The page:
8 Jens Broendsted, Bente Elkjaer IT is not just some static artifact acting as an add on to an existing work practice. Through negotiation, community members attach meaning to the technology and thereby participate in the formation and development of the COPs. Additionally, it is in the interaction between individual, technology and the community that organizational learning comes about and the identities of community members are continuously constructed and reconstructed. REFERENCES Alavi, M. and D.E. Leidner (1999). Knowledge Management Systems: Issues, Challenges, and Benefits. Communications of AIS, Vol 1, paper # 5. Bratteteig, T. and J. Gregory (1999). Human Action in Context. A Discussion of Theories for Understanding Use of IT. In Proceedings of the 22 nd Information Systems Research Seminar in Scandinavia (IRIS 22), Vol. 1: Brennan, L.L. and A.H. Rubenstein (1995). Applications of Groupware in Organizational Learning. In: Trends in Organizational Behavior, Vol. 2: Brown, J.S. and P. Duguid (1991). Organizational Learning and Communities of Practice: Toward a Unified View of Working, Learning, and Innovation. Organization Science, 2(1): Brown, J.S. and P. Duguid (1998). Organizing Knowledge. California Management Review, 40(3): Cook, S.D.N and J.S. Brown (1999). Bridging Epistemologies: The Generative Dance Between Organizational Knowledge and Organizational Knowing. Organization Science, 10(4): Gherardi, S. (2000). Practice-based Theorizing on Learning and Knowing in Organization. Organization, 7(2): Gherardi, S., D. Nicolini and F. Odella (1998). Toward a Social Understanding of How People Learn in Organizations. The Notion of Situated Curriculum. Management Learning, 29(3): Goodman, P.S. and E.D. Darr (1998). Computer aided Systems and Communities: Mechanisms for Organizational Learning in Distributed Environment. MIS Quarterly, 22(4): Huber, G.P. (1991). Organizational learning: The contributing processes and the litteratures. Organization Science, 2(1): Lave, J. (1988). Cognition in Practice. Mind, Mathematics and Culture in Everyday Life. Cambridge: Cambridge University Press. Lave, J. (1991, c. 1996). Situating Learning in Communities of Practice. In: Resnick, L. B., Levine, J. M. & Teasley, S. D. (eds.) Perspectives on Socially Shared Cognition. Washington, DC: American Psychological Association: Lave, J. and Wenger, E. (1991). Situated Learning: Legitimate, Peripheral Participation. Cambridge: Cambridge University Press. Masino, G. (1999). Information technology and dilemmas in organizational learning. Journal of Organizational Change Management, 12(5): Mynatt, E.D., V.L. O'day, A. Adler and M. Ito (1998). Network Communities: Something Old, Something New, Something Borrowed. Computer Supported Cooperative Work: The Journal of Collaborative Computing, 7: Neilson, R. (1997). Collaborative Technologies & Organizational Learning. Hershey: Idea Group Publishing. Orlikowski, W.J. (1992). The Duality of Technology: Rethinking the Concept of Technology in Organizations. Organization Science, 3(3):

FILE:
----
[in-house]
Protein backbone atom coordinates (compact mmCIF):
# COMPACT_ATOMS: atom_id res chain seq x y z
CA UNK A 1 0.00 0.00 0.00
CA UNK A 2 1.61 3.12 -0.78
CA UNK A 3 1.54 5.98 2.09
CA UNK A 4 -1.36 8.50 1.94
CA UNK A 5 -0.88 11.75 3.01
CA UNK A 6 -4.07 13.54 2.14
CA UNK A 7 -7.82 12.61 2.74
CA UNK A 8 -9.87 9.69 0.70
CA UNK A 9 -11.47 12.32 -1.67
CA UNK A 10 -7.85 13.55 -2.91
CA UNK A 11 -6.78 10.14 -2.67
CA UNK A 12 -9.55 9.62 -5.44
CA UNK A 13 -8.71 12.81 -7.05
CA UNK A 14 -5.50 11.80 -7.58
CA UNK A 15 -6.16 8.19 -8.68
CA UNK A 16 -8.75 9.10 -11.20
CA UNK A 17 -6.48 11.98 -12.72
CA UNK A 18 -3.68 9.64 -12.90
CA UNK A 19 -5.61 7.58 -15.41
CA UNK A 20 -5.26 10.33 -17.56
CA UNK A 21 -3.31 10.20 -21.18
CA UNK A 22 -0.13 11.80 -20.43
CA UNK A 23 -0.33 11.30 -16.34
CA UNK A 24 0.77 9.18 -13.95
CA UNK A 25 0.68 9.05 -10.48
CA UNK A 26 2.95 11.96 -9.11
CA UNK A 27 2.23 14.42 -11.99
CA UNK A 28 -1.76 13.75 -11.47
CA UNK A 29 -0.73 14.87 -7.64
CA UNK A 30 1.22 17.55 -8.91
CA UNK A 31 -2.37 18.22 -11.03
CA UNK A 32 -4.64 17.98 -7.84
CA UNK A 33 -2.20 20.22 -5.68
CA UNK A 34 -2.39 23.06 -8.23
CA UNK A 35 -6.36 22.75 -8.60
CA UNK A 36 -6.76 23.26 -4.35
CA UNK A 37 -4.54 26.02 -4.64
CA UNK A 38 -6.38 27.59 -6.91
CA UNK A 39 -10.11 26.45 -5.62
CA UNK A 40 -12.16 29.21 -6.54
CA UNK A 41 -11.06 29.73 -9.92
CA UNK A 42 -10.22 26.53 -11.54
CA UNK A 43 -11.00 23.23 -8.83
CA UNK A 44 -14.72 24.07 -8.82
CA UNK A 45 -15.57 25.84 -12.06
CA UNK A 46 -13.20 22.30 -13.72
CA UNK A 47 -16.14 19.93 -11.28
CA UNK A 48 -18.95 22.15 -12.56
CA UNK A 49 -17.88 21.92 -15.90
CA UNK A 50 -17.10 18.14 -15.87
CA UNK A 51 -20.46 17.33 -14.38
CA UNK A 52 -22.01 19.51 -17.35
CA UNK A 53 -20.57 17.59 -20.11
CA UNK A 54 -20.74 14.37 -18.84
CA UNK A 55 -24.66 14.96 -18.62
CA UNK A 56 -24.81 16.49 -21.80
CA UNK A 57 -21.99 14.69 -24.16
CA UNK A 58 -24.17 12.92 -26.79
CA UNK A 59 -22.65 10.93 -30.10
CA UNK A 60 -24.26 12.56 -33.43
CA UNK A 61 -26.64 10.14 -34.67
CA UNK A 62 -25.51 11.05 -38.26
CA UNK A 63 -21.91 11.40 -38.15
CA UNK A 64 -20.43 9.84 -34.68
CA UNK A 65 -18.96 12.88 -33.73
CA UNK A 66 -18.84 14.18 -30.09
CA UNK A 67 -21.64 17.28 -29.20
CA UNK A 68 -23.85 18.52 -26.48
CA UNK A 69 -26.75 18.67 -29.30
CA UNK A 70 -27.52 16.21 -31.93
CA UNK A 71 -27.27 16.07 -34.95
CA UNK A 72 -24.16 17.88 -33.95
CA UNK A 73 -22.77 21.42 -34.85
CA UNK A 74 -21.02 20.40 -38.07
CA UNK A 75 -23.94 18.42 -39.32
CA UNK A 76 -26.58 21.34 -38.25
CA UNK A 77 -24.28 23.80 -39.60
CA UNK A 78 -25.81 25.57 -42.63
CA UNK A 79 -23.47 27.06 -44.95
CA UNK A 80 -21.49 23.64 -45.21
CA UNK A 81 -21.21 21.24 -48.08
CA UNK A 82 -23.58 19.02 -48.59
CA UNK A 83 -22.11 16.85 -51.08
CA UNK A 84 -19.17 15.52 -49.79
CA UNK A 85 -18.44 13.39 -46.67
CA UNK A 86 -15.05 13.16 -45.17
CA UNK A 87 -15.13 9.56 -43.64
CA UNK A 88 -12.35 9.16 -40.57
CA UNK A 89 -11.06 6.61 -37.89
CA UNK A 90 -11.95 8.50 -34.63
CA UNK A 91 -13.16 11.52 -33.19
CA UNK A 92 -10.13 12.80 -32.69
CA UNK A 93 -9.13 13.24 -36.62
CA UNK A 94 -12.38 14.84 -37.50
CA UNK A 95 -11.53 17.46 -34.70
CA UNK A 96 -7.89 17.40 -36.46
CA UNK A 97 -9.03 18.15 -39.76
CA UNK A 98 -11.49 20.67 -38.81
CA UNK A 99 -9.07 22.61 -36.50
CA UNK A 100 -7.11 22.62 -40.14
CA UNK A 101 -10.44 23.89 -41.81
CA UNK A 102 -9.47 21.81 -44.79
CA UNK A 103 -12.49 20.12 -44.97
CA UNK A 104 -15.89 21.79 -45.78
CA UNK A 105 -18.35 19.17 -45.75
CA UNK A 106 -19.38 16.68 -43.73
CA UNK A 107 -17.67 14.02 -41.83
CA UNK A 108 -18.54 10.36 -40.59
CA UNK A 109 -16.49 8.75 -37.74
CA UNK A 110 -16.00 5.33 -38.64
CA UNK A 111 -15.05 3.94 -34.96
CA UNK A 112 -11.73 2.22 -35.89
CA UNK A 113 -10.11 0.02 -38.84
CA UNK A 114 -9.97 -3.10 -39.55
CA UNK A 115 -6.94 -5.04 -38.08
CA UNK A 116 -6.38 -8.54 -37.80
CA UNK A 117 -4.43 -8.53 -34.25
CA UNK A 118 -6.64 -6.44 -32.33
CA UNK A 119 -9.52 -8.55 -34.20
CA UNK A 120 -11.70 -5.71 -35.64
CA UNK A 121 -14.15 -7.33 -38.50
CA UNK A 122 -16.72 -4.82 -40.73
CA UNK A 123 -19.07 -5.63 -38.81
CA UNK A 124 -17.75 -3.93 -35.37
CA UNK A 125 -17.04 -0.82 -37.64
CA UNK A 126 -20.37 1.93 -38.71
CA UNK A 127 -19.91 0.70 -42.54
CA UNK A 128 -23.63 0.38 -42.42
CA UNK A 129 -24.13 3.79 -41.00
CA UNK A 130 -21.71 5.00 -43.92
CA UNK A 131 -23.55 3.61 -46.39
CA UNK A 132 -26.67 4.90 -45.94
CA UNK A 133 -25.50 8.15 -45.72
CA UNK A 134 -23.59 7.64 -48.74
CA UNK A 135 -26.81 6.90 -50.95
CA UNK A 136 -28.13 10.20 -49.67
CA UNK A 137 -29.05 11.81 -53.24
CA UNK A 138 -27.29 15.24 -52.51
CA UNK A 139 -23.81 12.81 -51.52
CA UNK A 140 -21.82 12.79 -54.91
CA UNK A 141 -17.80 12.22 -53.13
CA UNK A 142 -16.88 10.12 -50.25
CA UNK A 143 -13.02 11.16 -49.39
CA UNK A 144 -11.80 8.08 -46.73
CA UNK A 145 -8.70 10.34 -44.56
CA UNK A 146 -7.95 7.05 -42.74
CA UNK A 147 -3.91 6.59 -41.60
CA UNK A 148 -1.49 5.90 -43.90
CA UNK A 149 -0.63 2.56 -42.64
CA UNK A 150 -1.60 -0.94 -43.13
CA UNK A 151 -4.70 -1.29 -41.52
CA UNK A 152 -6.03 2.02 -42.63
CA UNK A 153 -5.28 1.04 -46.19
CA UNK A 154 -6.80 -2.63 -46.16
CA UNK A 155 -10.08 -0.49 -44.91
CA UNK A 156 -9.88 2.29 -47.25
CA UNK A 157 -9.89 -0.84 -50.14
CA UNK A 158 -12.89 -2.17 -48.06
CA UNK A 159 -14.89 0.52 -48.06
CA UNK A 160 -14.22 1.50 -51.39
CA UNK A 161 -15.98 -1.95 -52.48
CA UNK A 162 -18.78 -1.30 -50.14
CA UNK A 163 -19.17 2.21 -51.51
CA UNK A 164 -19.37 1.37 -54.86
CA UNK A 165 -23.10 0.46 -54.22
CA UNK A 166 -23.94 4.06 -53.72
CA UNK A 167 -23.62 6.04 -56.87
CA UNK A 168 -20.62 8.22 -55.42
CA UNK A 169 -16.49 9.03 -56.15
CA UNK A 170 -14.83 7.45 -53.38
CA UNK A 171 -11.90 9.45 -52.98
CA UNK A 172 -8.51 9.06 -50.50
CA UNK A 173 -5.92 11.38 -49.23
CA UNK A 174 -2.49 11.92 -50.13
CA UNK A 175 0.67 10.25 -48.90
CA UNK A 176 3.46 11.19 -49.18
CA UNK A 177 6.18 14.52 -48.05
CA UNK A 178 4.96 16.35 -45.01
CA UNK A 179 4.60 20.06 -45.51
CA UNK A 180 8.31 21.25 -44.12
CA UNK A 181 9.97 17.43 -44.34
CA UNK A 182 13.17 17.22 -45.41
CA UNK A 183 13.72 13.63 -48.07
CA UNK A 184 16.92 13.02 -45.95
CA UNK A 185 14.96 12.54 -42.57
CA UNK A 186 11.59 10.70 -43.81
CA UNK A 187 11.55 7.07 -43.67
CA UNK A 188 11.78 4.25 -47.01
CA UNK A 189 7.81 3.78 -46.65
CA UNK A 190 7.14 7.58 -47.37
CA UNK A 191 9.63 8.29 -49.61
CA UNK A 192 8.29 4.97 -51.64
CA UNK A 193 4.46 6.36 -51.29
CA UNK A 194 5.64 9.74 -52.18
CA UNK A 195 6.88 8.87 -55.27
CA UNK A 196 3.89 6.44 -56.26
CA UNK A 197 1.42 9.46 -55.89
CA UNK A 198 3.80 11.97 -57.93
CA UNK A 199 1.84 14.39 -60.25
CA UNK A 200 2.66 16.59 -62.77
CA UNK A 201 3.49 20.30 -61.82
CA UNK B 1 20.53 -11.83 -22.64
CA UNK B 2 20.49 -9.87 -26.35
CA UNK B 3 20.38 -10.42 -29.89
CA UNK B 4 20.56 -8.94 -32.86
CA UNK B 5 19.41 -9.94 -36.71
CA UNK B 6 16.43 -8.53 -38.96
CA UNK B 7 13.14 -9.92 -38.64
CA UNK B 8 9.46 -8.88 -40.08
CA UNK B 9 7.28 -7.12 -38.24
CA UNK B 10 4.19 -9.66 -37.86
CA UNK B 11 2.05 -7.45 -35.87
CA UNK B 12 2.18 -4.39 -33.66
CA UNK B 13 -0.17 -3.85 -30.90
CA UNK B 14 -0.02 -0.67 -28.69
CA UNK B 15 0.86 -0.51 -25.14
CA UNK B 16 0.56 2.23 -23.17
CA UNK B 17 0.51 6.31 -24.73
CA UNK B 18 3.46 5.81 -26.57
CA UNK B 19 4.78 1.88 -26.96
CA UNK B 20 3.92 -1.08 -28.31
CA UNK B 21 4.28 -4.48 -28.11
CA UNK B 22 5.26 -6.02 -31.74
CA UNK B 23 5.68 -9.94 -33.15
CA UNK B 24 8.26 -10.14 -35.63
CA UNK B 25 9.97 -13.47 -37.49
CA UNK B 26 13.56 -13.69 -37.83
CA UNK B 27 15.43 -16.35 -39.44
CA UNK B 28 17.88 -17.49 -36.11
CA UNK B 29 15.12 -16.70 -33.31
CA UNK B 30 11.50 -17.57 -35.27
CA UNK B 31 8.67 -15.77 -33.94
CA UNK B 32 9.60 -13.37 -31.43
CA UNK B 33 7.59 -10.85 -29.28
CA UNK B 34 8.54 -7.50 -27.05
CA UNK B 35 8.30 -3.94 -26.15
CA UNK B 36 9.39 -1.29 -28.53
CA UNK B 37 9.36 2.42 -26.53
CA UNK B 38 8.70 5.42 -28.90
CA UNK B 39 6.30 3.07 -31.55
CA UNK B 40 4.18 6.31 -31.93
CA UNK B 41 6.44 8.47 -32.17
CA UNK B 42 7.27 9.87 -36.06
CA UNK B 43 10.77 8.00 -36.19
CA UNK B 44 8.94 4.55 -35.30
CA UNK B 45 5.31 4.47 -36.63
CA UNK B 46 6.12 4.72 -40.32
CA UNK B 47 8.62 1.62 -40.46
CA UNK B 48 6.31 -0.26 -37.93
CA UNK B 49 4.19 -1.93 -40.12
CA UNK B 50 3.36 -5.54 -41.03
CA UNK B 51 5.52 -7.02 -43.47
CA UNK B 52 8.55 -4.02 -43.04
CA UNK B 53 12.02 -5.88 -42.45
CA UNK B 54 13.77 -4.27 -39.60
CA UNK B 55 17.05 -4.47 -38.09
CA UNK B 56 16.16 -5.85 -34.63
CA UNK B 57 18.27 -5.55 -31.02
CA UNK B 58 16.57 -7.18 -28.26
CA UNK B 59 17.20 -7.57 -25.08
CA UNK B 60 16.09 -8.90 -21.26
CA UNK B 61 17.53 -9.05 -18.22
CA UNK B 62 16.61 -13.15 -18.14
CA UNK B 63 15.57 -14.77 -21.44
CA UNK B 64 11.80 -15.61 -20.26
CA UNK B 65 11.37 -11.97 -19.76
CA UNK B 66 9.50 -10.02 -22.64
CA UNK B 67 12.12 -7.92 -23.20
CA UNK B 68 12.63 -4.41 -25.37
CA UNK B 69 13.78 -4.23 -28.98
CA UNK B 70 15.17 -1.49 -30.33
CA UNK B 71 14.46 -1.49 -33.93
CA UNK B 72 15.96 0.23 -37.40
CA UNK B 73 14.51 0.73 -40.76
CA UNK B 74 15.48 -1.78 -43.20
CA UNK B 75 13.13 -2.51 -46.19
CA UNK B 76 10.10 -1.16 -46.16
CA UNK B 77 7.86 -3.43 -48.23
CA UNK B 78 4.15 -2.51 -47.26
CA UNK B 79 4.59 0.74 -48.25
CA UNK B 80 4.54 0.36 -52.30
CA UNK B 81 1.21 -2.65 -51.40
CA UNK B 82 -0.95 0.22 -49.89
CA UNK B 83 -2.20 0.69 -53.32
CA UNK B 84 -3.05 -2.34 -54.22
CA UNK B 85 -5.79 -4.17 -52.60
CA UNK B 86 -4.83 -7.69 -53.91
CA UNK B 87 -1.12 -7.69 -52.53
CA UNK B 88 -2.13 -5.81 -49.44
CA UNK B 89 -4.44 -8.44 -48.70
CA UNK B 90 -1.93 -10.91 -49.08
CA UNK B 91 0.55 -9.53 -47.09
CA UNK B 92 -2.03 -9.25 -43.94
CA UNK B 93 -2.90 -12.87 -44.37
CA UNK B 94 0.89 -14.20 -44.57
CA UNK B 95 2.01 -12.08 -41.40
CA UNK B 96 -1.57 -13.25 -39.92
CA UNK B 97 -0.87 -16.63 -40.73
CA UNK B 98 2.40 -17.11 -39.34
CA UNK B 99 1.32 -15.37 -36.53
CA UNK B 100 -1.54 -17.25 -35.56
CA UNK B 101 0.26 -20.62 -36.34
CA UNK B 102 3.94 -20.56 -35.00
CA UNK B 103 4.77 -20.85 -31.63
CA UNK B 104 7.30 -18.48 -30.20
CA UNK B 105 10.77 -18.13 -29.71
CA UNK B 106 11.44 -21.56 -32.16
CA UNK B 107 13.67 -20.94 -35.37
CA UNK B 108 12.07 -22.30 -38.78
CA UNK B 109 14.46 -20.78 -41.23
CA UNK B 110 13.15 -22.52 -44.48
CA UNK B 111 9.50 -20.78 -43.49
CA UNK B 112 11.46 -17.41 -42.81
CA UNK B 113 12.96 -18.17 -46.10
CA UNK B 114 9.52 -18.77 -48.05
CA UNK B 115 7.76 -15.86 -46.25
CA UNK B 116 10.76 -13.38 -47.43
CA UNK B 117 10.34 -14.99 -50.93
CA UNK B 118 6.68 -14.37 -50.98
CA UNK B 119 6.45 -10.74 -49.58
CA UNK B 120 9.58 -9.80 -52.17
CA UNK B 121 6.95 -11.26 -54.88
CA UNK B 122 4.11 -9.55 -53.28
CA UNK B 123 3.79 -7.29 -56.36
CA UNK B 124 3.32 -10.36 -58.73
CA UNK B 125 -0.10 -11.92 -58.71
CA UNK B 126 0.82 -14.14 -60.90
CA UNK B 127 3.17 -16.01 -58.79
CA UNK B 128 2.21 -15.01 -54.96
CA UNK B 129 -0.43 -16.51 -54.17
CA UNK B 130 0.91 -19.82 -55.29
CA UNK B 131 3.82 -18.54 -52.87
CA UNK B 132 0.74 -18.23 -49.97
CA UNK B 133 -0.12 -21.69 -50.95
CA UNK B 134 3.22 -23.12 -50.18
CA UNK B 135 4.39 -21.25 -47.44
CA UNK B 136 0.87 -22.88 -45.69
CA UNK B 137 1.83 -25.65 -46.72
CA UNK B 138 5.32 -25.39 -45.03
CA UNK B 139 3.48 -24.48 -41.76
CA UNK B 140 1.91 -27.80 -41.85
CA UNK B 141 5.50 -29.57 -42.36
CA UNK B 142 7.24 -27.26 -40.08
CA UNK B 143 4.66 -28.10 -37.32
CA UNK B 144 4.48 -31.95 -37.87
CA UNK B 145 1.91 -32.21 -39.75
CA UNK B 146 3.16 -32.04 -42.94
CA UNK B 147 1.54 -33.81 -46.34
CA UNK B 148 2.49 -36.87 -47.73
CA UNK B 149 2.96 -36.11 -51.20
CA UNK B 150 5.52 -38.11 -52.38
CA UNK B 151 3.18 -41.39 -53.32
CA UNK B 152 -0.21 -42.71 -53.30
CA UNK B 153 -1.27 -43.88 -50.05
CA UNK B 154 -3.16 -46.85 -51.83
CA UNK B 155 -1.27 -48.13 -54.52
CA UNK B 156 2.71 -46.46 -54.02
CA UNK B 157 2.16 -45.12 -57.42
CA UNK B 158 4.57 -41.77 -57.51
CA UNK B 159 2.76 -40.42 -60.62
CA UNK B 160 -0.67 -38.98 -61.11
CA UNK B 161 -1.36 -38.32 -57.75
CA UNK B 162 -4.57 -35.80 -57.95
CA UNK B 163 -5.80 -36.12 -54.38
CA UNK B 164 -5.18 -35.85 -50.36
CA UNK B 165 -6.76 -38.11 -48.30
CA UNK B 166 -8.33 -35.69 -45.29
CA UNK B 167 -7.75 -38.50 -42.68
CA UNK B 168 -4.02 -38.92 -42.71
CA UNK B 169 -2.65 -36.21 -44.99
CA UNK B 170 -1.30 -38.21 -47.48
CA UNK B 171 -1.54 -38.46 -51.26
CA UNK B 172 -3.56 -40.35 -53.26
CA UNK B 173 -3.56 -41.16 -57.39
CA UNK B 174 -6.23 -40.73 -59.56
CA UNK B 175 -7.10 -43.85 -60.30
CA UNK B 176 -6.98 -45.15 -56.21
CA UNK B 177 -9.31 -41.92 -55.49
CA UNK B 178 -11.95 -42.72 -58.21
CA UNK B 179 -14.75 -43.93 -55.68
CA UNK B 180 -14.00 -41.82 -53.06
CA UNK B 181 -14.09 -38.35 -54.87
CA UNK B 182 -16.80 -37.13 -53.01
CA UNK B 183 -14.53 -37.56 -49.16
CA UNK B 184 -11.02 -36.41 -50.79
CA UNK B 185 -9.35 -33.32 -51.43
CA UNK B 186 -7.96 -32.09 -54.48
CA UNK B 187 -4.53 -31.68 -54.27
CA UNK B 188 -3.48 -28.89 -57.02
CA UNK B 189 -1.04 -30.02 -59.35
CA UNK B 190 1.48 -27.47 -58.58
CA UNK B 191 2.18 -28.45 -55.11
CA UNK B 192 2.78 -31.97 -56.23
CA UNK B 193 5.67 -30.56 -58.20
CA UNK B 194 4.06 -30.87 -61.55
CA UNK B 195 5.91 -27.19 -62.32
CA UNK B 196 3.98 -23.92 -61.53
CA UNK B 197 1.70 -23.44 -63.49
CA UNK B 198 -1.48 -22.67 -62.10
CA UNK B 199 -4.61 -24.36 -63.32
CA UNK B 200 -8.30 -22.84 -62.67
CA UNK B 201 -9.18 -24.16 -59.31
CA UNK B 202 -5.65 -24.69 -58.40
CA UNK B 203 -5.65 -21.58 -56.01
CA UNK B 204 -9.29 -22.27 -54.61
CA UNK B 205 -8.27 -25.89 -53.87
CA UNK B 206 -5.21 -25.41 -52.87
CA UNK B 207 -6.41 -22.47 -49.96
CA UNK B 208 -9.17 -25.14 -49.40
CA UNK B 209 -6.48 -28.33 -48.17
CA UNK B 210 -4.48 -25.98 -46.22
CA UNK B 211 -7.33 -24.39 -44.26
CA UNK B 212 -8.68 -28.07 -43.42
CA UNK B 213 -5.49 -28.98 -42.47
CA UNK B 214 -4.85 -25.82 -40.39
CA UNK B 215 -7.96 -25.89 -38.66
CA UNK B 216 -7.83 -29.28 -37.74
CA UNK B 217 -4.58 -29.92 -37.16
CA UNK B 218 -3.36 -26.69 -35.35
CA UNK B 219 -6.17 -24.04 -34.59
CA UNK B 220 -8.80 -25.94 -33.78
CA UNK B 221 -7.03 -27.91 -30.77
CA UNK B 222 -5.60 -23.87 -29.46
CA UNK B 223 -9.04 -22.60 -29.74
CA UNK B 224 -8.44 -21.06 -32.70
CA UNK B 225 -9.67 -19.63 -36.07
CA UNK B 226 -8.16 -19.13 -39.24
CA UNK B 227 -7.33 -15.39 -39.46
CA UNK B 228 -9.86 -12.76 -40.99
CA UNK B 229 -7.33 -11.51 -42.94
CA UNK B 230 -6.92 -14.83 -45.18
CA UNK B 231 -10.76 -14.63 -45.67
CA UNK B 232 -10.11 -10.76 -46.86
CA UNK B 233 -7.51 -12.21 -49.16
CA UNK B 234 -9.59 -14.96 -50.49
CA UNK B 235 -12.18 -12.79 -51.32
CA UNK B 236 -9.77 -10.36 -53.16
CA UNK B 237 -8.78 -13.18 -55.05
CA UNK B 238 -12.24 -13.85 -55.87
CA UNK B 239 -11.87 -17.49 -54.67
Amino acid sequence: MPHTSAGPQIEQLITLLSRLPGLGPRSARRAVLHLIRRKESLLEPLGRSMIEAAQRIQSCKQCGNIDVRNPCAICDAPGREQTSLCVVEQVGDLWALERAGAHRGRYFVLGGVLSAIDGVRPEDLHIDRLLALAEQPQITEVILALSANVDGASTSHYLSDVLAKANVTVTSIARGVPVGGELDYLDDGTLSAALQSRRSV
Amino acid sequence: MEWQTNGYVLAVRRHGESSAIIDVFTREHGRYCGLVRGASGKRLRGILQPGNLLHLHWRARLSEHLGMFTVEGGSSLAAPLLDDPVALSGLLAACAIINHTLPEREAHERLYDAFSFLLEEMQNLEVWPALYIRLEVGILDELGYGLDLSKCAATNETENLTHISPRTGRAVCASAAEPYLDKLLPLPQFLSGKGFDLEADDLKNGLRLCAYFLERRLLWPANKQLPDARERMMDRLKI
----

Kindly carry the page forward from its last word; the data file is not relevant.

9 Information Technology as a Fellow Player in Organizational Learning Orr, J. (1996) Talking about machines. An ethnography of a modern job. Ithaca: ILR Press. Pentland, B.T. (1995). Information Systems and Organizational Learning: The social epistemology of organizational knowledge systems. In: Accounting, Management & Information Technology, 5(1):1 21. Robey, D., M C. Boudreau and G.M. Rose (2000). Information Technology and Organizational Learning: a review and assessment of research. Accounting, Management and Information Technologies, 10(2): Roth, G. L. and J. Niemi (1996). Information Technology Systems and the Learning Organization. International Journal of Lifelong Education, 15(3): Scarbrough, H., J. Swan and J. Preston (1999). Knowledge Management: A Literature Review. Issues in People Management. London: Institute of Personel and Development. Shrivastava, P. (1983). A Typology of Organizational Learning Systems. Journal of Management Studies, 20(1): Strauss, A. L. (1993). Continual Permutations of Action. New York: Aldine de Gruyter. Weick, K.E. (1990). Technology as equivoque: Sensemaking in new technologies. In Goodman, P.S., L.S. Sproull (eds.) Technology and Organizations. San Francisco, CA.: Jossey Bass: Wenger, E. (1998). Communities of practice. Learning, Meaning, Identity. Cambridge University Press. Wenger, E. and W.M. Snyder (2000). Communities of Practice: The Organizational Frontier. Harvard Business Review, January February 2000,